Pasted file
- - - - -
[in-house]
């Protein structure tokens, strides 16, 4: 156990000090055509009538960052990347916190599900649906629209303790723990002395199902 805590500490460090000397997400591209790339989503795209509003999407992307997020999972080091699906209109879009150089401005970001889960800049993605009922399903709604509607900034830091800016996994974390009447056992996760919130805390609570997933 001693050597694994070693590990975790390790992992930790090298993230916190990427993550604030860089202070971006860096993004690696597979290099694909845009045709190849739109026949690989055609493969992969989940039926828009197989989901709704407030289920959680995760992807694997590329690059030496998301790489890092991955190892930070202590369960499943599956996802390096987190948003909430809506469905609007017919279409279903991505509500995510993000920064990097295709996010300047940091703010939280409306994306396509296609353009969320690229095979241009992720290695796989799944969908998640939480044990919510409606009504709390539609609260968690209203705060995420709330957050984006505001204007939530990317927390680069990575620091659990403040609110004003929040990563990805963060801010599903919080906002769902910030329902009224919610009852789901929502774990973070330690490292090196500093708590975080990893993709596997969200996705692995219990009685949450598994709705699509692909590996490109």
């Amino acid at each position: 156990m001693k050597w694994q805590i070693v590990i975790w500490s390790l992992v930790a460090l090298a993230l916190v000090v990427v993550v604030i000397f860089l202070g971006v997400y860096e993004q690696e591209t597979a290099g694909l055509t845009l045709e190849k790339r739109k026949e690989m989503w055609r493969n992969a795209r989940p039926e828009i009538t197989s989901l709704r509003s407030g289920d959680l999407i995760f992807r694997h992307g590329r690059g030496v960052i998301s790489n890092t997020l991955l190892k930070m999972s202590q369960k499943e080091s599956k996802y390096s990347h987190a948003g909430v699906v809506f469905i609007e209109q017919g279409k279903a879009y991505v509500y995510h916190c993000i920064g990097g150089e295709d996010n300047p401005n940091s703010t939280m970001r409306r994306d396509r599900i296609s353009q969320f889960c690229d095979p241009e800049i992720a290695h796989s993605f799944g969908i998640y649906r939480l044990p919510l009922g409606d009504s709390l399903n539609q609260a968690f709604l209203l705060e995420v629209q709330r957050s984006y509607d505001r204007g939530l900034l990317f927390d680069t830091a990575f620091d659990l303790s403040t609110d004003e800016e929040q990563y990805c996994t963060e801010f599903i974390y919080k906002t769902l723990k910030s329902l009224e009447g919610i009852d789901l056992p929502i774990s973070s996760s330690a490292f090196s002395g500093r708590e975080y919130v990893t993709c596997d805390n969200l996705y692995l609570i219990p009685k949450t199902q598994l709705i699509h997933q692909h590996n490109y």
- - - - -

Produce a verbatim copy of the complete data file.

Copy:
[in-house]
């Protein structure tokens, strides 16, 4: 156990000090055509009538960052990347916190599900649906629209303790723990002395199902 805590500490460090000397997400591209790339989503795209509003999407992307997020999972080091699906209109879009150089401005970001889960800049993605009922399903709604509607900034830091800016996994974390009447056992996760919130805390609570997933 001693050597694994070693590990975790390790992992930790090298993230916190990427993550604030860089202070971006860096993004690696597979290099694909845009045709190849739109026949690989055609493969992969989940039926828009197989989901709704407030289920959680995760992807694997590329690059030496998301790489890092991955190892930070202590369960499943599956996802390096987190948003909430809506469905609007017919279409279903991505509500995510993000920064990097295709996010300047940091703010939280409306994306396509296609353009969320690229095979241009992720290695796989799944969908998640939480044990919510409606009504709390539609609260968690209203705060995420709330957050984006505001204007939530990317927390680069990575620091659990403040609110004003929040990563990805963060801010599903919080906002769902910030329902009224919610009852789901929502774990973070330690490292090196500093708590975080990893993709596997969200996705692995219990009685949450598994709705699509692909590996490109």
């Amino acid at each position: 156990m001693k050597w694994q805590i070693v590990i975790w500490s390790l992992v930790a460090l090298a993230l916190v000090v990427v993550v604030i000397f860089l202070g971006v997400y860096e993004q690696e591209t597979a290099g694909l055509t845009l045709e190849k790339r739109k026949e690989m989503w055609r493969n992969a795209r989940p039926e828009i009538t197989s989901l709704r509003s407030g289920d959680l999407i995760f992807r694997h992307g590329r690059g030496v960052i998301s790489n890092t997020l991955l190892k930070m999972s202590q369960k499943e080091s599956k996802y390096s990347h987190a948003g909430v699906v809506f469905i609007e209109q017919g279409k279903a879009y991505v509500y995510h916190c993000i920064g990097g150089e295709d996010n300047p401005n940091s703010t939280m970001r409306r994306d396509r599900i296609s353009q969320f889960c690229d095979p241009e800049i992720a290695h796989s993605f799944g969908i998640y649906r939480l044990p919510l009922g409606d009504s709390l399903n539609q609260a968690f709604l209203l705060e995420v629209q709330r957050s984006y509607d505001r204007g939530l900034l990317f927390d680069t830091a990575f620091d659990l303790s403040t609110d004003e800016e929040q990563y990805c996994t963060e801010f599903i974390y919080k906002t769902l723990k910030s329902l009224e009447g919610i009852d789901l056992p929502i774990s973070s996760s330690a490292f090196s002395g500093r708590e975080y919130v990893t993709c596997d805390n969200l996705y692995l609570i219990p009685k949450t199902q598994l709705i699509h997933q692909h590996n490109y």